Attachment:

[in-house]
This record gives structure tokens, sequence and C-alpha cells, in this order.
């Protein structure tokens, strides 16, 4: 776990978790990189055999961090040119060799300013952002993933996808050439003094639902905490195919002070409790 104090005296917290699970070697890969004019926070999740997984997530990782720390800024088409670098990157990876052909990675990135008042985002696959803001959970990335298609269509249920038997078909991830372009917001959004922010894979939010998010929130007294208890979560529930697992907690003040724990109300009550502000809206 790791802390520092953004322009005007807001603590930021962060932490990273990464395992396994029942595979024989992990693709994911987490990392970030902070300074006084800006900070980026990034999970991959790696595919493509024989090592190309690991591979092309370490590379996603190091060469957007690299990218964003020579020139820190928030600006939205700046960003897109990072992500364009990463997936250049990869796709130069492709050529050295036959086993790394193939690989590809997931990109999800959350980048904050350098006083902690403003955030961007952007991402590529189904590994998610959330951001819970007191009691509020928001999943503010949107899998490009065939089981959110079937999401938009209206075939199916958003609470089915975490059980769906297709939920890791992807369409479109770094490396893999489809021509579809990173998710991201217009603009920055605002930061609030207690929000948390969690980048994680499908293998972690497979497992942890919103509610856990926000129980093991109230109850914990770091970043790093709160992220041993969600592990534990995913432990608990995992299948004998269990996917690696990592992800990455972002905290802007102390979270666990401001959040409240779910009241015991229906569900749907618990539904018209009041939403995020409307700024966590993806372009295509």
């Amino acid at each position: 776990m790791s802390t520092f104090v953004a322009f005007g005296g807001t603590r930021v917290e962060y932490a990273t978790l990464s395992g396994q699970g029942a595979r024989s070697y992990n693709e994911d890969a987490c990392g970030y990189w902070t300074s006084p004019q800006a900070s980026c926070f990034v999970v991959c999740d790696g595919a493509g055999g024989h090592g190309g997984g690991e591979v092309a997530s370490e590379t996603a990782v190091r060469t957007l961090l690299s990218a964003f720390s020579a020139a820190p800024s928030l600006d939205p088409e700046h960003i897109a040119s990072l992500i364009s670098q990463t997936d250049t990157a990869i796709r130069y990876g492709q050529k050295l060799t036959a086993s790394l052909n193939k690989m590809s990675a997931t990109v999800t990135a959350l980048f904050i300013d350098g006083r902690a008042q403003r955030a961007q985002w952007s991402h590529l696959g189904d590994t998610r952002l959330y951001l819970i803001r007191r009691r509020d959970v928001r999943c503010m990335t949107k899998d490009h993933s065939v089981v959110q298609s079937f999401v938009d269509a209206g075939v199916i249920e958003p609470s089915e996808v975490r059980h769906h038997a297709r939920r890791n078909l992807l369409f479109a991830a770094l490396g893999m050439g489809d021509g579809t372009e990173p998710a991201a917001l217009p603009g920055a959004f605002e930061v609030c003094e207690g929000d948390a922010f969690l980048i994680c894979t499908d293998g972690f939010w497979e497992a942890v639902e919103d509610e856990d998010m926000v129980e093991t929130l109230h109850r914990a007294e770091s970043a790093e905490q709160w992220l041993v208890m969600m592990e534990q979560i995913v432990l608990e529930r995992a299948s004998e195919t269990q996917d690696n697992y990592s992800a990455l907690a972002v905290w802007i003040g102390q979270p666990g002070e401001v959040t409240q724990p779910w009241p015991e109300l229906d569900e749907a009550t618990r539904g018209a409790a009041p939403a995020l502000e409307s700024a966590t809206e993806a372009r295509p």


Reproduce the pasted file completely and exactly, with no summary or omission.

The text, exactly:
[in-house]
This record gives structure tokens, sequence and C-alpha cells, in this order.
């Protein structure tokens, strides 16, 4: 776990978790990189055999961090040119060799300013952002993933996808050439003094639902905490195919002070409790 104090005296917290699970070697890969004019926070999740997984997530990782720390800024088409670098990157990876052909990675990135008042985002696959803001959970990335298609269509249920038997078909991830372009917001959004922010894979939010998010929130007294208890979560529930697992907690003040724990109300009550502000809206 790791802390520092953004322009005007807001603590930021962060932490990273990464395992396994029942595979024989992990693709994911987490990392970030902070300074006084800006900070980026990034999970991959790696595919493509024989090592190309690991591979092309370490590379996603190091060469957007690299990218964003020579020139820190928030600006939205700046960003897109990072992500364009990463997936250049990869796709130069492709050529050295036959086993790394193939690989590809997931990109999800959350980048904050350098006083902690403003955030961007952007991402590529189904590994998610959330951001819970007191009691509020928001999943503010949107899998490009065939089981959110079937999401938009209206075939199916958003609470089915975490059980769906297709939920890791992807369409479109770094490396893999489809021509579809990173998710991201217009603009920055605002930061609030207690929000948390969690980048994680499908293998972690497979497992942890919103509610856990926000129980093991109230109850914990770091970043790093709160992220041993969600592990534990995913432990608990995992299948004998269990996917690696990592992800990455972002905290802007102390979270666990401001959040409240779910009241015991229906569900749907618990539904018209009041939403995020409307700024966590993806372009295509």
């Amino acid at each position: 776990m790791s802390t520092f104090v953004a322009f005007g005296g807001t603590r930021v917290e962060y932490a990273t978790l990464s395992g396994q699970g029942a595979r024989s070697y992990n693709e994911d890969a987490c990392g970030y990189w902070t300074s006084p004019q800006a900070s980026c926070f990034v999970v991959c999740d790696g595919a493509g055999g024989h090592g190309g997984g690991e591979v092309a997530s370490e590379t996603a990782v190091r060469t957007l961090l690299s990218a964003f720390s020579a020139a820190p800024s928030l600006d939205p088409e700046h960003i897109a040119s990072l992500i364009s670098q990463t997936d250049t990157a990869i796709r130069y990876g492709q050529k050295l060799t036959a086993s790394l052909n193939k690989m590809s990675a997931t990109v999800t990135a959350l980048f904050i300013d350098g006083r902690a008042q403003r955030a961007q985002w952007s991402h590529l696959g189904d590994t998610r952002l959330y951001l819970i803001r007191r009691r509020d959970v928001r999943c503010m990335t949107k899998d490009h993933s065939v089981v959110q298609s079937f999401v938009d269509a209206g075939v199916i249920e958003p609470s089915e996808v975490r059980h769906h038997a297709r939920r890791n078909l992807l369409f479109a991830a770094l490396g893999m050439g489809d021509g579809t372009e990173p998710a991201a917001l217009p603009g920055a959004f605002e930061v609030c003094e207690g929000d948390a922010f969690l980048i994680c894979t499908d293998g972690f939010w497979e497992a942890v639902e919103d509610e856990d998010m926000v129980e093991t929130l109230h109850r914990a007294e770091s970043a790093e905490q709160w992220l041993v208890m969600m592990e534990q979560i995913v432990l608990e529930r995992a299948s004998e195919t269990q996917d690696n697992y990592s992800a990455l907690a972002v905290w802007i003040g102390q979270p666990g002070e401001v959040t409240q724990p779910w009241p015991e109300l229906d569900e749907a009550t618990r539904g018209a409790a009041p939403a995020l502000e409307s700024a966590t809206e993806a372009r295509p």